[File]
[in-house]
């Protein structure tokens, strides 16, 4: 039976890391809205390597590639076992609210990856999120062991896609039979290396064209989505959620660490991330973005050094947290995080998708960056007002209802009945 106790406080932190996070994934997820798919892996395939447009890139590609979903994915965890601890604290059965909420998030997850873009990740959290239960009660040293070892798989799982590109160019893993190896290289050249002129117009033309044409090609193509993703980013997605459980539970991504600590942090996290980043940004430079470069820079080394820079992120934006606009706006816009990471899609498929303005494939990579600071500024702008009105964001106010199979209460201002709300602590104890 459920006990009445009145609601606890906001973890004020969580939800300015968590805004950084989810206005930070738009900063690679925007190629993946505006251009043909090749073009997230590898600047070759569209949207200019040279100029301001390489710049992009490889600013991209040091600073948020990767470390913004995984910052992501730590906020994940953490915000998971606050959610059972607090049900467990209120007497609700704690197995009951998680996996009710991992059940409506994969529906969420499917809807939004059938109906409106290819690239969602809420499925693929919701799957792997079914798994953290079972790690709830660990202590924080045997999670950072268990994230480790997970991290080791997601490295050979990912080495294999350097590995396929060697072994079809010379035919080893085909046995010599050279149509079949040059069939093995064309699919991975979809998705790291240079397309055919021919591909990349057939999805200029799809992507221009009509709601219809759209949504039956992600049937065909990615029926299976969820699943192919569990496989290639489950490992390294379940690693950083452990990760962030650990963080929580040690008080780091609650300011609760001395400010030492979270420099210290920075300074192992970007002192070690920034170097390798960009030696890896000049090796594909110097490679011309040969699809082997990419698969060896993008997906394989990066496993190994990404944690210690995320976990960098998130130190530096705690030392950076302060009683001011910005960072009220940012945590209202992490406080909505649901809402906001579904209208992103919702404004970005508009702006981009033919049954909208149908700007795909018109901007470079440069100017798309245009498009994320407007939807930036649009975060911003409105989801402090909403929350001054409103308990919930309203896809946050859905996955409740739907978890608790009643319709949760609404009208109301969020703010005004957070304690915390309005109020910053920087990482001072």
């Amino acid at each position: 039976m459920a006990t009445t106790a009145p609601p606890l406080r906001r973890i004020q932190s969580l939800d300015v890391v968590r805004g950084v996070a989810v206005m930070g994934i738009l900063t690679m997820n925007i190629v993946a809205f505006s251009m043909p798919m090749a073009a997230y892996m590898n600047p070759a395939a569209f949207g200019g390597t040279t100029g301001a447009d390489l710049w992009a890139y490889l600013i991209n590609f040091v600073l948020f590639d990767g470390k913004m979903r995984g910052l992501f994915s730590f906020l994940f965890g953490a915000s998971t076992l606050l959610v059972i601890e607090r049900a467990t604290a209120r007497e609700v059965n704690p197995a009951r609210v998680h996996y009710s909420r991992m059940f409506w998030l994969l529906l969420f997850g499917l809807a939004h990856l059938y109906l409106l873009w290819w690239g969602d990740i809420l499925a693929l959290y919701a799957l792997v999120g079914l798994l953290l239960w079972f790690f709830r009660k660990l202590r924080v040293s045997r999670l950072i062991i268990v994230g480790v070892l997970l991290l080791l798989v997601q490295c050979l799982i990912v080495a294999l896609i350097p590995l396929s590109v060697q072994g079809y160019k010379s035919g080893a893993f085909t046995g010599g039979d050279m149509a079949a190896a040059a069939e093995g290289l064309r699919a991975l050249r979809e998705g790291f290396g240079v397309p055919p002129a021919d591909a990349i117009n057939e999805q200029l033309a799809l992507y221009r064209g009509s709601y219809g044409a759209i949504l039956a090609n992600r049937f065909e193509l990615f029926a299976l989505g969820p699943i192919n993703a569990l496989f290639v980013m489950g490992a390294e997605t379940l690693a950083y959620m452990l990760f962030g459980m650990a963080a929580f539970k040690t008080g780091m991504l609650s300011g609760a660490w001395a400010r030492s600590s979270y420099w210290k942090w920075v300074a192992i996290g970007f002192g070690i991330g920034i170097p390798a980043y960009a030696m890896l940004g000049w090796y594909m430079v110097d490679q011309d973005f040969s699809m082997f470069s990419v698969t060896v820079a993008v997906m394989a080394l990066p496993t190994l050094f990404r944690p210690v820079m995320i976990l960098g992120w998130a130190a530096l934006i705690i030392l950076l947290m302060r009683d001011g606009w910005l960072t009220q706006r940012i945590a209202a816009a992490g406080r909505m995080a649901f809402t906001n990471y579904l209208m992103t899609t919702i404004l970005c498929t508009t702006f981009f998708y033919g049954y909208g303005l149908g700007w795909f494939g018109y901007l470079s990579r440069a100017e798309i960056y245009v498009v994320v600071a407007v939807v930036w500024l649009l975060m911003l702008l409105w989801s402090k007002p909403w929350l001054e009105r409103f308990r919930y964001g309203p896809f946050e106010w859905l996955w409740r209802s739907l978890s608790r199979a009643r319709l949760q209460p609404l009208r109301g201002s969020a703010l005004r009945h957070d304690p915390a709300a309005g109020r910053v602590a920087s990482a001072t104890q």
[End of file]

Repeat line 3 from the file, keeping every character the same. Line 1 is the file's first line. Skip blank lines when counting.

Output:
């Amino acid at each position: 039976m459920a006990t009445t106790a009145p609601p606890l406080r906001r973890i004020q932190s969580l939800d300015v890391v968590r805004g950084v996070a989810v206005m930070g994934i738009l900063t690679m997820n925007i190629v993946a809205f505006s251009m043909p798919m090749a073009a997230y892996m590898n600047p070759a395939a569209f949207g200019g390597t040279t100029g301001a447009d390489l710049w992009a890139y490889l600013i991209n590609f040091v600073l948020f590639d990767g470390k913004m979903r995984g910052l992501f994915s730590f906020l994940f965890g953490a915000s998971t076992l606050l959610v059972i601890e607090r049900a467990t604290a209120r007497e609700v059965n704690p197995a009951r609210v998680h996996y009710s909420r991992m059940f409506w998030l994969l529906l969420f997850g499917l809807a939004h990856l059938y109906l409106l873009w290819w690239g969602d990740i809420l499925a693929l959290y919701a799957l792997v999120g079914l798994l953290l239960w079972f790690f709830r009660k660990l202590r924080v040293s045997r999670l950072i062991i268990v994230g480790v070892l997970l991290l080791l798989v997601q490295c050979l799982i990912v080495a294999l896609i350097p590995l396929s590109v060697q072994g079809y160019k010379s035919g080893a893993f085909t046995g010599g039979d050279m149509a079949a190896a040059a069939e093995g290289l064309r699919a991975l050249r979809e998705g790291f290396g240079v397309p055919p002129a021919d591909a990349i117009n057939e999805q200029l033309a799809l992507y221009r064209g009509s709601y219809g044409a759209i949504l039956a090609n992600r049937f065909e193509l990615f029926a299976l989505g969820p699943i192919n993703a569990l496989f290639v980013m489950g490992a390294e997605t379940l690693a950083y959620m452990l990760f962030g459980m650990a963080a929580f539970k040690t008080g780091m991504l609650s300011g609760a660490w001395a400010r030492s600590s979270y420099w210290k942090w920075v300074a192992i996290g970007f002192g070690i991330g920034i170097p390798a980043y960009a030696m890896l940004g000049w090796y594909m430079v110097d490679q011309d973005f040969s699809m082997f470069s990419v698969t060896v820079a993008v997906m394989a080394l990066p496993t190994l050094f990404r944690p210690v820079m995320i976990l960098g992120w998130a130190a530096l934006i705690i030392l950076l947290m302060r009683d001011g606009w910005l960072t009220q706006r940012i945590a209202a816009a992490g406080r909505m995080a649901f809402t906001n990471y579904l209208m992103t899609t919702i404004l970005c498929t508009t702006f981009f998708y033919g049954y909208g303005l149908g700007w795909f494939g018109y901007l470079s990579r440069a100017e798309i960056y245009v498009v994320v600071a407007v939807v930036w500024l649009l975060m911003l702008l409105w989801s402090k007002p909403w929350l001054e009105r409103f308990r919930y964001g309203p896809f946050e106010w859905l996955w409740r209802s739907l978890s608790r199979a009643r319709l949760q209460p609404l009208r109301g201002s969020a703010l005004r009945h957070d304690p915390a709300a309005g109020r910053v602590a920087s990482a001072t104890q």